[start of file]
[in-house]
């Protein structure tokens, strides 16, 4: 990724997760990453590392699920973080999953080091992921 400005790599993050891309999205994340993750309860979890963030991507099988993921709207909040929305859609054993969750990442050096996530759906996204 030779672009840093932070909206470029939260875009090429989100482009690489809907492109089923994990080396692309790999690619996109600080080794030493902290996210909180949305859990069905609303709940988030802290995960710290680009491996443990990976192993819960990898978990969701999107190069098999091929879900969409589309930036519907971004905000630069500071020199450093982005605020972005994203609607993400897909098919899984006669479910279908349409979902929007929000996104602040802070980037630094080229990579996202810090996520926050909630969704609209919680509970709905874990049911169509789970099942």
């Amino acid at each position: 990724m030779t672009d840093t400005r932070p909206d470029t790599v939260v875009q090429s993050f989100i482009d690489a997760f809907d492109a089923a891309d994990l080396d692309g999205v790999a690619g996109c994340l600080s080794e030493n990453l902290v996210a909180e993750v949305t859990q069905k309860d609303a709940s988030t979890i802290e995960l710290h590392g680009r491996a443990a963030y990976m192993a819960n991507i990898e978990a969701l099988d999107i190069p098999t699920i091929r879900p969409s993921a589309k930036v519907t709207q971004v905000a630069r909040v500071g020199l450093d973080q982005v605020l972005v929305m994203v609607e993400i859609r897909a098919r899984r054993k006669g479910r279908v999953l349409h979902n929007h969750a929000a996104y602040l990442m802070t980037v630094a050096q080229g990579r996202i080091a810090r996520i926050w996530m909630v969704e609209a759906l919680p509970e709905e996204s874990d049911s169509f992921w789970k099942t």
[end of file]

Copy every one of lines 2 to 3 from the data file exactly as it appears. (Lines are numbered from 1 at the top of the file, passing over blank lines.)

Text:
């Protein structure tokens, strides 16, 4: 990724997760990453590392699920973080999953080091992921 400005790599993050891309999205994340993750309860979890963030991507099988993921709207909040929305859609054993969750990442050096996530759906996204 030779672009840093932070909206470029939260875009090429989100482009690489809907492109089923994990080396692309790999690619996109600080080794030493902290996210909180949305859990069905609303709940988030802290995960710290680009491996443990990976192993819960990898978990969701999107190069098999091929879900969409589309930036519907971004905000630069500071020199450093982005605020972005994203609607993400897909098919899984006669479910279908349409979902929007929000996104602040802070980037630094080229990579996202810090996520926050909630969704609209919680509970709905874990049911169509789970099942």
């Amino acid at each position: 990724m030779t672009d840093t400005r932070p909206d470029t790599v939260v875009q090429s993050f989100i482009d690489a997760f809907d492109a089923a891309d994990l080396d692309g999205v790999a690619g996109c994340l600080s080794e030493n990453l902290v996210a909180e993750v949305t859990q069905k309860d609303a709940s988030t979890i802290e995960l710290h590392g680009r491996a443990a963030y990976m192993a819960n991507i990898e978990a969701l099988d999107i190069p098999t699920i091929r879900p969409s993921a589309k930036v519907t709207q971004v905000a630069r909040v500071g020199l450093d973080q982005v605020l972005v929305m994203v609607e993400i859609r897909a098919r899984r054993k006669g479910r279908v999953l349409h979902n929007h969750a929000a996104y602040l990442m802070t980037v630094a050096q080229g990579r996202i080091a810090r996520i926050w996530m909630v969704e609209a759906l919680p509970e709905e996204s874990d049911s169509f992921w789970k099942t």